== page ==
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Maldon: Historian campaigns for recognition for hero a hundred years after he died during the First World war

16:00 17 January 2014

Ben Cobey with his pet dog.

Ben Cobey with his pet dog.

Archant

An Essex historian is hoping 2014 is the year a war hero from his town gets the recognition he deserves.

Stephen NunnStephen Nunn

After decades of research, Stephen Nunn, Maldon’s deputy mayor, has stepped up his campaign to see former resident Ben Cobey awarded a Victoria Cross 100 years after he died in action during the First World War.

He has written to the Queen and tweeted Prime Minister David Cameron about the case of Mr Cobey, who was killed at the Battle of Mons, in Belgium, in August 1914 at the age of 19.

Cobey, a driver with the 37th Howitzer Battery, Royal Field Artillery, was shot and killed rescuing a horse-drawn gun while under heavy fire.

The three other men on the mission survived and were later awarded the Victoria Cross but Cobey received no posthumous honour for his sacrifice.

To make matters worse, his mother was not informed of his death until nine months later and when Maldon’s War Memorial was unveiled in 1921 Cobey’s name was not listed.

He was also not mentioned in the Roll of Honour on the wall of the church opposite where he was born.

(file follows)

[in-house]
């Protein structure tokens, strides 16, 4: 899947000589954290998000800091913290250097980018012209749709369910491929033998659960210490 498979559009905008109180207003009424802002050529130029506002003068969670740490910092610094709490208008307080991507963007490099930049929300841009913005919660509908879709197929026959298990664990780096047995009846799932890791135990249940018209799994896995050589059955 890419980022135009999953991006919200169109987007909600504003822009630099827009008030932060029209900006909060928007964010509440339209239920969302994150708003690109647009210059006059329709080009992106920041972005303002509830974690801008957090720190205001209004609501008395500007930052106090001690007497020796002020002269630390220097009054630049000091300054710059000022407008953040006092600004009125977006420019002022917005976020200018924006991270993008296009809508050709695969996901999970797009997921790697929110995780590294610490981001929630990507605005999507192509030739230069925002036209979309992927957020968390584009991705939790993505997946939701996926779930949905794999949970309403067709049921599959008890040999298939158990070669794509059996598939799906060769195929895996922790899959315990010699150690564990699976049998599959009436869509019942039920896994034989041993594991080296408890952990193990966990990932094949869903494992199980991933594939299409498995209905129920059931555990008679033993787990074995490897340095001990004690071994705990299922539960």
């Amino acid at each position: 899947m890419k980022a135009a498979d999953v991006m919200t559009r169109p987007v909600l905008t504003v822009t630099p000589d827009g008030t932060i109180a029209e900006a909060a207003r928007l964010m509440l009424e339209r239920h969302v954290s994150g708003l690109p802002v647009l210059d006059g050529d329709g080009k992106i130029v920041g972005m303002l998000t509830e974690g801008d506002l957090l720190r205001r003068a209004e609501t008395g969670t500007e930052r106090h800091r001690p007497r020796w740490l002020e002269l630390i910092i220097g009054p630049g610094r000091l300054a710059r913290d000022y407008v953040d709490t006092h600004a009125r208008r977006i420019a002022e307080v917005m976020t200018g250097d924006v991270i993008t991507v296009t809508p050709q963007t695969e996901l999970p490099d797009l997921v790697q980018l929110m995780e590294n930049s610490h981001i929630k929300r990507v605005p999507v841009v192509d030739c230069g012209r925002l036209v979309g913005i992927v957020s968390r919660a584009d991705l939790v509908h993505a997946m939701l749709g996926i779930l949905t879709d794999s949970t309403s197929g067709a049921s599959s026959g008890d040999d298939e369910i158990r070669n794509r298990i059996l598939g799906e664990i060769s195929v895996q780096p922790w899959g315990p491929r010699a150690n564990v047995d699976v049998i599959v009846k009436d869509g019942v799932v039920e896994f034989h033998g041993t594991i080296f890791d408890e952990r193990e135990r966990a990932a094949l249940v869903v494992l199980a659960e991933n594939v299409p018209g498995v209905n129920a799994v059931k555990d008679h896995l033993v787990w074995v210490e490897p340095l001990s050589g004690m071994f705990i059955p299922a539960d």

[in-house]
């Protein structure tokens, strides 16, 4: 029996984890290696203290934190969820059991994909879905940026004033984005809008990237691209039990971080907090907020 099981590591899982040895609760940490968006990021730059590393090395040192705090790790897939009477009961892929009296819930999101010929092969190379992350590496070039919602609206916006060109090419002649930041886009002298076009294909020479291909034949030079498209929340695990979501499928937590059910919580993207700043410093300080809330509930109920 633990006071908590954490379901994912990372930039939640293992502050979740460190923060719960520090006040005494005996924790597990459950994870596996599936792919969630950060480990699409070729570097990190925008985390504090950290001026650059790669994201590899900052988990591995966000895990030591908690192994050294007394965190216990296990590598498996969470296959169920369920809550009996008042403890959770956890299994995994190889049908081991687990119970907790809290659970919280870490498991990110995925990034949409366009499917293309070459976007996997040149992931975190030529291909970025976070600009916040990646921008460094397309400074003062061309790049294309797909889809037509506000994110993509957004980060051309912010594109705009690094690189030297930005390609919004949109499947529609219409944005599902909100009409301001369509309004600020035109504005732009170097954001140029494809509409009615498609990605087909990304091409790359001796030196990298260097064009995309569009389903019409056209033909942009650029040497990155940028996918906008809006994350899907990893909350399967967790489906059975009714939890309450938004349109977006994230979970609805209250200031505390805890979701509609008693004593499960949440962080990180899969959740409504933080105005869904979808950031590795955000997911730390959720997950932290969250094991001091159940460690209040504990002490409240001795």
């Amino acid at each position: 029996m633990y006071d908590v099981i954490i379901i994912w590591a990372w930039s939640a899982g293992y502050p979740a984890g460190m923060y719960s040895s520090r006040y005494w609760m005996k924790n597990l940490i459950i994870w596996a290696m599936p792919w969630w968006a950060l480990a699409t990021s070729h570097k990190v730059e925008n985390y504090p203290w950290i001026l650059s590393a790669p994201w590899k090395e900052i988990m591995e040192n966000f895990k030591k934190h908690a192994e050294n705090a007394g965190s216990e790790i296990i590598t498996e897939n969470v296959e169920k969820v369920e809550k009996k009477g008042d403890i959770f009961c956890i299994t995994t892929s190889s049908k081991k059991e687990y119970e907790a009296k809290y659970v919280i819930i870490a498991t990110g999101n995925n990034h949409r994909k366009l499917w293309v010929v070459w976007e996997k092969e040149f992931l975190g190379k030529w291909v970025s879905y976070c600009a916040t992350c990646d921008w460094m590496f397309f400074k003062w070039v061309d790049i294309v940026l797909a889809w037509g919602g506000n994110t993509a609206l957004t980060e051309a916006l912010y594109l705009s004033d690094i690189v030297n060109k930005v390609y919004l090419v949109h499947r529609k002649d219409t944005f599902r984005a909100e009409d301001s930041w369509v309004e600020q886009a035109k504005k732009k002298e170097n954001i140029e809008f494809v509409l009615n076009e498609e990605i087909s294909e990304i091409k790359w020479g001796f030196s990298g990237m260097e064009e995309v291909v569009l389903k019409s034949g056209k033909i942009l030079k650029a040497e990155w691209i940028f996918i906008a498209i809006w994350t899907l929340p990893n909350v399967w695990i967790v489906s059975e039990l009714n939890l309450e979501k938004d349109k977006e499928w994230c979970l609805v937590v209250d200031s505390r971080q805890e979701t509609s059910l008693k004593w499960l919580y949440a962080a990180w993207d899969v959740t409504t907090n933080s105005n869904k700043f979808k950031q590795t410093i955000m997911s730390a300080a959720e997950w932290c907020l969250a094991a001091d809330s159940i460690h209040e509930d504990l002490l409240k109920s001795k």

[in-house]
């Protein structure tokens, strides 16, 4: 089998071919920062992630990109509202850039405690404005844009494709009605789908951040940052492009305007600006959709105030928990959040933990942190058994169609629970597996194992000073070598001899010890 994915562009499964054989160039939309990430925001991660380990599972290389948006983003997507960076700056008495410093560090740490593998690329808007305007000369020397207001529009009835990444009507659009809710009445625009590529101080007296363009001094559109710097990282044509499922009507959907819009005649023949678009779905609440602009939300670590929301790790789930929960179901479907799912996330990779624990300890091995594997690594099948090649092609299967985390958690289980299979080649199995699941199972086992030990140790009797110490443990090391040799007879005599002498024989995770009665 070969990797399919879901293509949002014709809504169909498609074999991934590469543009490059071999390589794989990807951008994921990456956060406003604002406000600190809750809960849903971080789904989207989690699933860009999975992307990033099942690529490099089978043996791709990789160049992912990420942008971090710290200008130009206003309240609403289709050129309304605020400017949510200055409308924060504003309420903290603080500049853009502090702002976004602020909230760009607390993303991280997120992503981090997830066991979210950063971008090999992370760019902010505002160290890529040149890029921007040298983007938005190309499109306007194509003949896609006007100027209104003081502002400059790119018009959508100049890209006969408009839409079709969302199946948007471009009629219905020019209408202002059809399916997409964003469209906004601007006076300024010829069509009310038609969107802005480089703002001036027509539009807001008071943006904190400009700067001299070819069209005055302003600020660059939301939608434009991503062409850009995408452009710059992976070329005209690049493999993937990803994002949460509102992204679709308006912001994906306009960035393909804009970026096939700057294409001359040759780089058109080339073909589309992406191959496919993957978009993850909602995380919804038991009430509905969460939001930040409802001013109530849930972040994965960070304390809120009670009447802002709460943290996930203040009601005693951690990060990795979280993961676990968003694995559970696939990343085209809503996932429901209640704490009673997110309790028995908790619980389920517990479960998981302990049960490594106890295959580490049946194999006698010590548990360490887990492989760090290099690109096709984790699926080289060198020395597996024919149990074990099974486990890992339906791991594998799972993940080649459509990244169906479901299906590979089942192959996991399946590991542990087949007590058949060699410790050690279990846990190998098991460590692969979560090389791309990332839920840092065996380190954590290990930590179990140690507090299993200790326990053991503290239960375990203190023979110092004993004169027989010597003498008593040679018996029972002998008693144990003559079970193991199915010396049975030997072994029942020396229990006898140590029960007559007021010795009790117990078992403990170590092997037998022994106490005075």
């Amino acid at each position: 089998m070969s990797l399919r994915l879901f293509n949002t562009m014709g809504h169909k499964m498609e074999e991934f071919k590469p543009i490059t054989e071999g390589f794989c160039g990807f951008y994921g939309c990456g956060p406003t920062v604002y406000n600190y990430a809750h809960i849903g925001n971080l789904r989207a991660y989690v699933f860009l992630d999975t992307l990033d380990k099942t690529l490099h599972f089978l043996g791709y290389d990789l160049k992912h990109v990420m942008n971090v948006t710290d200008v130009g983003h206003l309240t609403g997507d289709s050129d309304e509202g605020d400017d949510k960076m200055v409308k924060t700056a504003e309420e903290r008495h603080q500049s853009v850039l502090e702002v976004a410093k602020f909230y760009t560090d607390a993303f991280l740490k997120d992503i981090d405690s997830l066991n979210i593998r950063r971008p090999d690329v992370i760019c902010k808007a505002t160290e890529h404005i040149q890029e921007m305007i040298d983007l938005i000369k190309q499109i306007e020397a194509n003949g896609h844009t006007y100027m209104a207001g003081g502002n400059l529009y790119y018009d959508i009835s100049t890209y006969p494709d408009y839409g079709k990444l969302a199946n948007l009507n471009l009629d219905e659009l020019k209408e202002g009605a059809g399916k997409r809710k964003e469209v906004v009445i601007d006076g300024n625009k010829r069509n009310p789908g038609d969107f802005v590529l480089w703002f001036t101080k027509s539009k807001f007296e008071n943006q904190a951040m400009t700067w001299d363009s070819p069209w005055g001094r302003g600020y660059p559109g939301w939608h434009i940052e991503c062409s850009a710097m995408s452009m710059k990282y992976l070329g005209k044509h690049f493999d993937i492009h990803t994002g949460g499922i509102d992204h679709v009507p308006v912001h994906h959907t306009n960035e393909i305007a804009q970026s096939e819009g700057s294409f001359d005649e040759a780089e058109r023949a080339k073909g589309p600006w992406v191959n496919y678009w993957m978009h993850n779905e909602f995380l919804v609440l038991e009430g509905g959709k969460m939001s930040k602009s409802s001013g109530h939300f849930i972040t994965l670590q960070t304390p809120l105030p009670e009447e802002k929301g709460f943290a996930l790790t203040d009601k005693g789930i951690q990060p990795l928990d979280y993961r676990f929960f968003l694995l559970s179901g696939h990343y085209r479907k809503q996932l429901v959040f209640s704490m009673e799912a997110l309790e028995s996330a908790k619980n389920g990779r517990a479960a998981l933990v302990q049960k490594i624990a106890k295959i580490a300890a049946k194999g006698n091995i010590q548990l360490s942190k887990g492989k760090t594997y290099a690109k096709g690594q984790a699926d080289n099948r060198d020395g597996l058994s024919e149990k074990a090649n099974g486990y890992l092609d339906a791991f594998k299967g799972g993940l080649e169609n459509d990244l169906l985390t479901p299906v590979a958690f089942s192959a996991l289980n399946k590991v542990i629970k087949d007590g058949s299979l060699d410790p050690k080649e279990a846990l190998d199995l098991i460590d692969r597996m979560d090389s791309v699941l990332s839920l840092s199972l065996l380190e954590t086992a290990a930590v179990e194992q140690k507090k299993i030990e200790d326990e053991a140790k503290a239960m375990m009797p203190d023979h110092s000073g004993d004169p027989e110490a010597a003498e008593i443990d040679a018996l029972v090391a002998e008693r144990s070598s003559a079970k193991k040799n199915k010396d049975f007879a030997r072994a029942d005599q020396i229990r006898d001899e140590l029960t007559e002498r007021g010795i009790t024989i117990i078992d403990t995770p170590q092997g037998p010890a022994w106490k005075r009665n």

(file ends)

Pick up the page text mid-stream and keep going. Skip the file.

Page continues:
Mr Nunn, who is also a historical consultant for the Maldon district, feels a ”great injustice” has been done and in 2010 fought successfully with members of Cobey’s descendants to have his name put on the memorial. He says there are several possible reasons why Cobey was overlooked.

“He was born out of wedlock, which in those days was frowned upon, and the authorities at the time wanted only live heroes as a testament to their victory,” he said.

“This man is not a member of my family, he is a Maldon-born lad. But, as I have researched the incident, I feel a great injustice has been done and that it is time to put the record straight.”

With ceremonies to mark the centenary of the outbreak of the First World War due to take place later this year, Mr Nunn has garnered the support of his MP, John Whittingdale, and also written to the Veterans Minister and Minister for Defence stating his case.

Last week he received a reply from Buckingham Palace stating his request has been passed onto the Cabinet Office.

He added: “If Ben Cobey is ever going to be awarded a posthumous VC, then 2014 is the year it will happen. What a fantastic symbolic gesture – to award a brave soldier, who represents so many other unsung heroes, the medal he deserves a century after his death.”

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